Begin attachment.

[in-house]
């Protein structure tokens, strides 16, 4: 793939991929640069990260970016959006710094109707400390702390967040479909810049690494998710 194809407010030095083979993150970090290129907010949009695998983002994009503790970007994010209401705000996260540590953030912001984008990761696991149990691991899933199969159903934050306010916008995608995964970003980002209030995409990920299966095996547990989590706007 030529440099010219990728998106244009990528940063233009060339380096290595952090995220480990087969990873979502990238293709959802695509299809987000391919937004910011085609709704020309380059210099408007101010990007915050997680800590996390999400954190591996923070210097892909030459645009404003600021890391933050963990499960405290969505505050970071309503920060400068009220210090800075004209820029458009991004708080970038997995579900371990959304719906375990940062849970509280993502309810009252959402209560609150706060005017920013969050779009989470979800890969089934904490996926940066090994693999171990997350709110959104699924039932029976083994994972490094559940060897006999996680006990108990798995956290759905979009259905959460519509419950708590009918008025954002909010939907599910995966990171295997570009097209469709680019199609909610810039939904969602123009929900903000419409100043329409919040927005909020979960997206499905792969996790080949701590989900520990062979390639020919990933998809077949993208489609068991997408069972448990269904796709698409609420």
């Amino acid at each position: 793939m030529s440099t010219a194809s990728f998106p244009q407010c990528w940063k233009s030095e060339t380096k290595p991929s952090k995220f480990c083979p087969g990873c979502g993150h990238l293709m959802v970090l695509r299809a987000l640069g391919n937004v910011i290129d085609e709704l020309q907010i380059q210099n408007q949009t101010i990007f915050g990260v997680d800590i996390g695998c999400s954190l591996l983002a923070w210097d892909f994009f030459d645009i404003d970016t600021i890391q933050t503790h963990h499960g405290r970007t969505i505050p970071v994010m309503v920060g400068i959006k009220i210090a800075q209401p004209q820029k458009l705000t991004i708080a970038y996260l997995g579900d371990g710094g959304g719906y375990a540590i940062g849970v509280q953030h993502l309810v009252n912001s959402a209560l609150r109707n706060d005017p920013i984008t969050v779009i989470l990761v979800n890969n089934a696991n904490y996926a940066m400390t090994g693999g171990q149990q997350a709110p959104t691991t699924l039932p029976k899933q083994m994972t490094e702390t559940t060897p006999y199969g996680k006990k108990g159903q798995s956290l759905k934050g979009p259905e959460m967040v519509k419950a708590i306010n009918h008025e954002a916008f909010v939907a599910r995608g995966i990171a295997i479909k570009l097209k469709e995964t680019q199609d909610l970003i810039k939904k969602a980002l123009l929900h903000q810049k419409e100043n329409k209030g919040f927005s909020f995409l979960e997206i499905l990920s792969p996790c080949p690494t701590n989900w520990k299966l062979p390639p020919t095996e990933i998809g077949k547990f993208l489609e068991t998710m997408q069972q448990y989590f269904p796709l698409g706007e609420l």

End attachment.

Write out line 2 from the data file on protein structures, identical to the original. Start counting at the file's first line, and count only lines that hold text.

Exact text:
């Protein structure tokens, strides 16, 4: 793939991929640069990260970016959006710094109707400390702390967040479909810049690494998710 194809407010030095083979993150970090290129907010949009695998983002994009503790970007994010209401705000996260540590953030912001984008990761696991149990691991899933199969159903934050306010916008995608995964970003980002209030995409990920299966095996547990989590706007 030529440099010219990728998106244009990528940063233009060339380096290595952090995220480990087969990873979502990238293709959802695509299809987000391919937004910011085609709704020309380059210099408007101010990007915050997680800590996390999400954190591996923070210097892909030459645009404003600021890391933050963990499960405290969505505050970071309503920060400068009220210090800075004209820029458009991004708080970038997995579900371990959304719906375990940062849970509280993502309810009252959402209560609150706060005017920013969050779009989470979800890969089934904490996926940066090994693999171990997350709110959104699924039932029976083994994972490094559940060897006999996680006990108990798995956290759905979009259905959460519509419950708590009918008025954002909010939907599910995966990171295997570009097209469709680019199609909610810039939904969602123009929900903000419409100043329409919040927005909020979960997206499905792969996790080949701590989900520990062979390639020919990933998809077949993208489609068991997408069972448990269904796709698409609420």